A Journey to Break Free from the ‘Practice Makes Perfect’ Myth


Shaina Taebi

The “practice makes perfect” myth could overpower a musician’s practice. Often, this myth perpetuates a feeling of imperfection and frustration that could lapse in time.

My first love was not a human but an object. It was dark brown and wooden, with a glossy surface and orange undertones. Four silver strings with a carbon fiber pin sticking out the other end. I called it Kayllo, a nickname for my 27-year-old cello.

For the past few months, I have been working on “Beethoven’s Cello Sonata No. 3,” a piece that many musicians admire for its difficulty, interpretation and skill. The time I spent perfecting this piece has been countless, as I believed the amount of time I spent mastering a certain skill would translate to my final product—but this time, it did not.

In my nine years of being a cellist, I have only now realized that the “practice makes perfect” myth is a solid but implicit and harmful presence in my music life. This saying only perpetuated an impossible quest for perfection. I experienced initial frustration and disappointment after realizing that my dream, to be the perfect musician, was on an unreachable pedestal.

At some point in our lives, musicians may have all been guilty of attempting to fulfill the “practice makes perfect” myth. But can one take anything from the perfect musician mentality besides the fact that imperfect human beings are trying to be flawless?

Brooke Macnamara, David Hambrick and Frederick Oswald, authors of the book, Psychological Science, “calculated that, overall, the amount of deliberate practice in which someone engages explains only 12% of the variance in the quality of performance. Which means 88% is explained by other factors,” according to The Washington Post.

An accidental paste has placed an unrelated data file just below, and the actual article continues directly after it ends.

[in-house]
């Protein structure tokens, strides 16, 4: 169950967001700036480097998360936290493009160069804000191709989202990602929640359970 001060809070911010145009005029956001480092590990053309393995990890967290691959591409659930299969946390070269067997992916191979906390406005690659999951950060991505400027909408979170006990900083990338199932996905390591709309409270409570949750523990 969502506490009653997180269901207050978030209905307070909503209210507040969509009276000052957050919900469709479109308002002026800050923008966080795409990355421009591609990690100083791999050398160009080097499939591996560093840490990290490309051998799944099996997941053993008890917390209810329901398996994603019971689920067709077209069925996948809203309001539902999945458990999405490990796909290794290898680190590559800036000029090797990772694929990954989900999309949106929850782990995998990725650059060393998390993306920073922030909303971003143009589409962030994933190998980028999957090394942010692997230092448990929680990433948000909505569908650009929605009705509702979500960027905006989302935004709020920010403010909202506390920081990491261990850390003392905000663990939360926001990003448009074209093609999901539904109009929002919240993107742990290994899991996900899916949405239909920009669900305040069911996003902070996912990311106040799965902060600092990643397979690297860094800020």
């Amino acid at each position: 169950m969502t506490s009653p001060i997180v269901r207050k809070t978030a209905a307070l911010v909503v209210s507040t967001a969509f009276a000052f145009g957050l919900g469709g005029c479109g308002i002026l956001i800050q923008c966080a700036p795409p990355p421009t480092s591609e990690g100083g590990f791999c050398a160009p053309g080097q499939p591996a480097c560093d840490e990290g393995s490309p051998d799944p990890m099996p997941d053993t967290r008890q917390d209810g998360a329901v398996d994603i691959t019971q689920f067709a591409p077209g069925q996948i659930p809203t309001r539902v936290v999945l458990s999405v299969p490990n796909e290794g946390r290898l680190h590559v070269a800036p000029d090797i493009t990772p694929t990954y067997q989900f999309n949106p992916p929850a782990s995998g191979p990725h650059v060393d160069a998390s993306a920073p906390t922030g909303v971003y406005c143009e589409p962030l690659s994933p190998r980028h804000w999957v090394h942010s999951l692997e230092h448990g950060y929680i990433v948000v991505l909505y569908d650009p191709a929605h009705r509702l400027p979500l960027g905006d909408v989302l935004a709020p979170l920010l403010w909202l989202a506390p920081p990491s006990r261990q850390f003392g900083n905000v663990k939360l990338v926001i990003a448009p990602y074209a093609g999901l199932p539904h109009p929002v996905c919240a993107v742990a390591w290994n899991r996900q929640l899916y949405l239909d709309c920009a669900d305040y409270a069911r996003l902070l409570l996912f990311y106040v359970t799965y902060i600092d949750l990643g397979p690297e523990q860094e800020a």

It is important to acknowledge that instead of following a myth, we should try to set unique expectations for ourselves and take into consideration that criticism can act as the biggest stepping stone to achieving the final product. As a matter of fact, no benefits come from believing in this myth, as it is a fundamentally impossible goal. 

Thus, targeting and improving our weaknesses is the way to success. However, musicians need to acknowledge that a myth must not define them, and they must learn to embrace harsh feedback to improve.

Even though I made it to my end goal of mastering Beethoven’s piece, I reflect on my experience with a different mindset. Through the criticism I heard, I learned to embrace it. This acted as a stepping stone to becoming a better and improved cellist, not the perfect cellist I longed to become in the past.

As my one-sided relationship of nine years is reaching its tenth, I will be working on even more challenging pieces. However, these projects will be far different than any other projects I have taken on: the constant comparisons to other cellists and being overly critical of myself will all end. I will have a more optimistic mindset, stand with confidence and fully trust myself to perform to the best of my abilities.